Judge Yardena Seroussi recently handed down a new ruling in a case deliberated by the Real Estate Tax Appeals Committee on the taxation of luxury apartments.
The Appeals Committee deliberated the question of the entitlement to an exemption from land appreciation tax during the sale of a luxury apartment by several sellers. The sellers in the case claimed they were entitled to the full sum of the maximum exemption prescribed by law for a single apartment. However, the Israel Tax Authority claimed the maximum exemption applies to the value of the sale of the entire apartment and therefore each of the sellers is entitled to a pro rata portion of the maximum exemption according to each seller’s share of the apartment.
Pursuant to the law, the owner of a single apartment is entitled to an exemption from land appreciation tax at the time of its sale at the height of the maximum exemption prescribed by law. This is currently about ILS 4.6 million.
In the case at hand, considering the value of the apartment, which was sold for more than ILS 10 million, and considering the fact that the sellers, who own the rights in the apartment, are separate family units (a family unit consists of parents and children under 18 years of age), each of the two rights-holders in the apartment applied for an exemption at the full maximum sum.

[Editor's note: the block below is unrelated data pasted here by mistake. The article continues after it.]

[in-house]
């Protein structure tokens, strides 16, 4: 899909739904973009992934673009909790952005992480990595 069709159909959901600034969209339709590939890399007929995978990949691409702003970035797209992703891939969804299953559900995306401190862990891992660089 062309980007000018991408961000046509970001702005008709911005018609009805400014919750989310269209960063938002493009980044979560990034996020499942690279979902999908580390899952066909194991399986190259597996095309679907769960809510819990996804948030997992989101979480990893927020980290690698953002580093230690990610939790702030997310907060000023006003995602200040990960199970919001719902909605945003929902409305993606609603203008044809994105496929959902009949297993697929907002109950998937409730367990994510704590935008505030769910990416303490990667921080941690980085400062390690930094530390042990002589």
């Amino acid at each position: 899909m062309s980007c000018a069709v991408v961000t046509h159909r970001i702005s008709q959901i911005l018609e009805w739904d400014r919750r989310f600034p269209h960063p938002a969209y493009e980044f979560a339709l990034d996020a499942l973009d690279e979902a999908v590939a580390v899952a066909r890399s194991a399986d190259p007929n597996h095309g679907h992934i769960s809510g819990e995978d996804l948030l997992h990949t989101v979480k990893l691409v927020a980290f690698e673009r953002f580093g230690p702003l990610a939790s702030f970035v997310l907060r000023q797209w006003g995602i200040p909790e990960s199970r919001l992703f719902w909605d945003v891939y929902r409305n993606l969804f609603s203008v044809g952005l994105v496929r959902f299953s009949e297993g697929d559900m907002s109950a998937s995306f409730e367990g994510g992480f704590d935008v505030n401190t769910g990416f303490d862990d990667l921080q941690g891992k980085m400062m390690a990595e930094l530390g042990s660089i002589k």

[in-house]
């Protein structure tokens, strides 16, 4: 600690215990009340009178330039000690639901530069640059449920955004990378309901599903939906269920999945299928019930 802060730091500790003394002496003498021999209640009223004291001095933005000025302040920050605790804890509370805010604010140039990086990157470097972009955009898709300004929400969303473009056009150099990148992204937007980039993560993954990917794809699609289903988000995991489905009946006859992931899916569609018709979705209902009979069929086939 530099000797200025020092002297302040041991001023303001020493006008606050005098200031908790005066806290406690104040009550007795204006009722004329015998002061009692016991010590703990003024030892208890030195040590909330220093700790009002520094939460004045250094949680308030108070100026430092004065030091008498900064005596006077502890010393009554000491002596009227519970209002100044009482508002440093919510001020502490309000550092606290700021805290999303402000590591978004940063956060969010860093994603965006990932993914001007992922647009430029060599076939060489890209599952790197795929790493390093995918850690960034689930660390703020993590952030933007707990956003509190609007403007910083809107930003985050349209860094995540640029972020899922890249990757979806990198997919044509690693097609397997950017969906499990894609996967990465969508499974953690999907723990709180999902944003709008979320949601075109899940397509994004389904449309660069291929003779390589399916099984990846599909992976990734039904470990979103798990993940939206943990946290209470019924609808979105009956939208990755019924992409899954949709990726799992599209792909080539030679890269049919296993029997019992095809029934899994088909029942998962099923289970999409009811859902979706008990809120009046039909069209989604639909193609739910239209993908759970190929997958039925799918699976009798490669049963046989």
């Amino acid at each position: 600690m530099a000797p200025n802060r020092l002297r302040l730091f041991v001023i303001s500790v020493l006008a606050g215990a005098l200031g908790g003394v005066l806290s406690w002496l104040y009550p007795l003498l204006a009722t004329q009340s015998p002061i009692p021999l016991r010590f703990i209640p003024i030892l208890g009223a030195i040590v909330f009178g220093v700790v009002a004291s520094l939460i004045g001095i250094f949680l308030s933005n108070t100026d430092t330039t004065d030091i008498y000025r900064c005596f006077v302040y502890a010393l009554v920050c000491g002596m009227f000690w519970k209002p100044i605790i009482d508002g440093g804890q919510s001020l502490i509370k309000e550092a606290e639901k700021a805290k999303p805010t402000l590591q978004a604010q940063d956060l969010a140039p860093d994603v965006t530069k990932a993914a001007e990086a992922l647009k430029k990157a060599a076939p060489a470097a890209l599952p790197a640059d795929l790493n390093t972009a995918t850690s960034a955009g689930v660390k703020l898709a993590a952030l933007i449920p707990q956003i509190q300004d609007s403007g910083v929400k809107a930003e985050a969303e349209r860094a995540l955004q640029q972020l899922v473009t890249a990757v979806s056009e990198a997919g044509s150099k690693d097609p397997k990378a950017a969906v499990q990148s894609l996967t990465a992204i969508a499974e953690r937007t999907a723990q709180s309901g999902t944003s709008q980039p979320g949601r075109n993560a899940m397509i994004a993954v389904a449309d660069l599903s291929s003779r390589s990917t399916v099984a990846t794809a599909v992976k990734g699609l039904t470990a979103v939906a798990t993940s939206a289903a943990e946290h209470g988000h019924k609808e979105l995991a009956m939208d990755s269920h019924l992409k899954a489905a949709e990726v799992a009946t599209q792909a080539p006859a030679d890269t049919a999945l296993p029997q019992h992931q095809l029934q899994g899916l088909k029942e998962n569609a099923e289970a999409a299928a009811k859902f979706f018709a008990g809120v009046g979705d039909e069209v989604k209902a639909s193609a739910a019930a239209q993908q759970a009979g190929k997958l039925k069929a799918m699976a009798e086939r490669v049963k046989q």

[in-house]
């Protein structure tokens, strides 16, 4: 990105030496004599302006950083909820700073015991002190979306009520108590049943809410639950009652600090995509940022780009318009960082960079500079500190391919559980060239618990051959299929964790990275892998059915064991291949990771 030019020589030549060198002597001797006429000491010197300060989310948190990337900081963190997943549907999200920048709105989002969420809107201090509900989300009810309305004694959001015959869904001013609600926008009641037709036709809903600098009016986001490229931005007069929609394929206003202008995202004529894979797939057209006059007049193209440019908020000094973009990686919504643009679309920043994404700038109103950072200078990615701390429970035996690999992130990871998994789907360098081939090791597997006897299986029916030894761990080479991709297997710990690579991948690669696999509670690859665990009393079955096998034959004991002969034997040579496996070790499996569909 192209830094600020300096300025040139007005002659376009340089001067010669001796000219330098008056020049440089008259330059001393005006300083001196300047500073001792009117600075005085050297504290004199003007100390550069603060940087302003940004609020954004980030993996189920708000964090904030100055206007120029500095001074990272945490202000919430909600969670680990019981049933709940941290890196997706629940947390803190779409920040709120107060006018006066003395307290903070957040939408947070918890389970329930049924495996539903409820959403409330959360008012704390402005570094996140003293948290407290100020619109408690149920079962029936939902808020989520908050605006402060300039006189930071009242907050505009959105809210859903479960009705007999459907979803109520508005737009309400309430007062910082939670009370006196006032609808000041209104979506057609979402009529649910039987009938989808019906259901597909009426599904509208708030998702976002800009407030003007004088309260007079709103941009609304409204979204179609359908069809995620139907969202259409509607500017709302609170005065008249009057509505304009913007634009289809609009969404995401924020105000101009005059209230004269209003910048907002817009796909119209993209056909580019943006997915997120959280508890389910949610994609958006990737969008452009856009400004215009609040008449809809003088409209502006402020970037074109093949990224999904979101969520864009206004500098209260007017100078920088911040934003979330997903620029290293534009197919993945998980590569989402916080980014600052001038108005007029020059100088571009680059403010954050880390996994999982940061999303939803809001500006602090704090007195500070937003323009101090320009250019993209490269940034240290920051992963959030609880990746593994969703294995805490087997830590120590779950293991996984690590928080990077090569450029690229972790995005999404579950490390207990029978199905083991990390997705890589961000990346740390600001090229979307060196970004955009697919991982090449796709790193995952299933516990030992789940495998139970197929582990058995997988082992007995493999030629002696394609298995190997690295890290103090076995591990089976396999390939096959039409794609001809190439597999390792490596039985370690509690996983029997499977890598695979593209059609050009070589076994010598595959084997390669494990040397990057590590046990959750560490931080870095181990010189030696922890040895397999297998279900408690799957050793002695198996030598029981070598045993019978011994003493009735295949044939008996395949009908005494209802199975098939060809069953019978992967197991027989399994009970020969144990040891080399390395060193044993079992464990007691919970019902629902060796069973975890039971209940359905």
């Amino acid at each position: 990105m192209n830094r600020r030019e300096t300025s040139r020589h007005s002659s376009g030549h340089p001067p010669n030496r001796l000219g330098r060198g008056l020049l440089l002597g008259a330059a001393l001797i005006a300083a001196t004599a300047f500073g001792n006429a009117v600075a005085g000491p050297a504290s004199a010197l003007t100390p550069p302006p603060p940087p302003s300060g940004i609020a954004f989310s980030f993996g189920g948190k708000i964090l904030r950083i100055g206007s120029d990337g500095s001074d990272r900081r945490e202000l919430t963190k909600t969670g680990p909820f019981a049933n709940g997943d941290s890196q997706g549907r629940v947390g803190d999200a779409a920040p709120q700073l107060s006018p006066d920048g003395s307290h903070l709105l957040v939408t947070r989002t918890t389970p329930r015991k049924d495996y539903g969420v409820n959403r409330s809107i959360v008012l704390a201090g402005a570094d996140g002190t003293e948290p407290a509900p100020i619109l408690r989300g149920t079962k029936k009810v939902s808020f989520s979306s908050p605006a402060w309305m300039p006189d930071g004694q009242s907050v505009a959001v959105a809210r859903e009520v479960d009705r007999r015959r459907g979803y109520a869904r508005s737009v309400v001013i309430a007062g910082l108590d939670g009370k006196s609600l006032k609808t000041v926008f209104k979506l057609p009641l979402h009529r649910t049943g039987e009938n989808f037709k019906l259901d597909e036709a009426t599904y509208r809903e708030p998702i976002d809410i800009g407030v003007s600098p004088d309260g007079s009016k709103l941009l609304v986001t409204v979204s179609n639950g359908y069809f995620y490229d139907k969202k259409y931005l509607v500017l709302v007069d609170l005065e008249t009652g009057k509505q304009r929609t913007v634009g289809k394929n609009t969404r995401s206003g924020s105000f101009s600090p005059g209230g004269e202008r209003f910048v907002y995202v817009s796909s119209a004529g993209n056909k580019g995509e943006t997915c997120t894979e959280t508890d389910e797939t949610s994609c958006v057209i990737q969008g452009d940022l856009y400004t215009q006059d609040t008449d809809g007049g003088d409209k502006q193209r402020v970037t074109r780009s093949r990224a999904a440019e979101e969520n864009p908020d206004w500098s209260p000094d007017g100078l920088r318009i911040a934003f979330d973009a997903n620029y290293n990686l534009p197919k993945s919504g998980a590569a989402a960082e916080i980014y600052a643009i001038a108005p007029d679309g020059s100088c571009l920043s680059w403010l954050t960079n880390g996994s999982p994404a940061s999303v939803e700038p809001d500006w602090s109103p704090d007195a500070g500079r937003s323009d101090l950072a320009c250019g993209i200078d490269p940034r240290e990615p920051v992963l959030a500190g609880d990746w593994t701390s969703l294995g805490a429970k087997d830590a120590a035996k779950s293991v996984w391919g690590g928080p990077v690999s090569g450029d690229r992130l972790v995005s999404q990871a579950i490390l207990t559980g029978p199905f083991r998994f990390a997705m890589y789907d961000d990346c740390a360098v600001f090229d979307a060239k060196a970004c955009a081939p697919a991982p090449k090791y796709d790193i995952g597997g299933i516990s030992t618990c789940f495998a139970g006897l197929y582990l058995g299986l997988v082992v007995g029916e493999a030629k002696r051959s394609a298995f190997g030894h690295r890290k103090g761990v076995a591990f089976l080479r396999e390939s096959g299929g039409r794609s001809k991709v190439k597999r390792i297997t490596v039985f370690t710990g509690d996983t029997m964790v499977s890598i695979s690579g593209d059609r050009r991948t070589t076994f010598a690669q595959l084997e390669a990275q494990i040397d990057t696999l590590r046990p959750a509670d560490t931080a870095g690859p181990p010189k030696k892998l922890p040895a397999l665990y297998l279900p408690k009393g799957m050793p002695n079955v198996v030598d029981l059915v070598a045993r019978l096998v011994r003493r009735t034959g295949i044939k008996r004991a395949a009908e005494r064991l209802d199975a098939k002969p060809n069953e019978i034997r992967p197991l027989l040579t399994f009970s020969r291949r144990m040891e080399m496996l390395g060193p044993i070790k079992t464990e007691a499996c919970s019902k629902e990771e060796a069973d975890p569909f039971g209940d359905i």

The Israel Tax Authority held to grant the exemption in respect of the entire apartment and not to each individual seller. The Appeals Committee ruled that, since the sellers are not part of the same family unit, and the requested exemption is for the sale of a single apartment, then the exemption will be granted to each seller separately and not in respect of the entire apartment.
It is reasonably likely the Israel Tax Authority will appeal the ruling.
We note the Mira Ariel ruling from 2017, which adjudicated a slightly different situation. In that case, an inherited apartment was sold and, during the sale, an application was filed for an exemption in respect of the sale of an inherited apartment (pursuant to section 49B(5)). The court ruled that if the sellers request an exemption in respect of the sale of an inherited apartment, the exemption applies to the testator himself. Therefore, if there are several heirs, the exemption cannot be granted to each heir separately. Within this context, Adv. Dan Margaliot, a member of the Appeals Committee, wrote that “the wording of section 49B(5) of the Real Estate Taxation Law intimates a maximum for the testator, which should have been relayed as a maximum to the heirs, since they are subrogating for the testator.”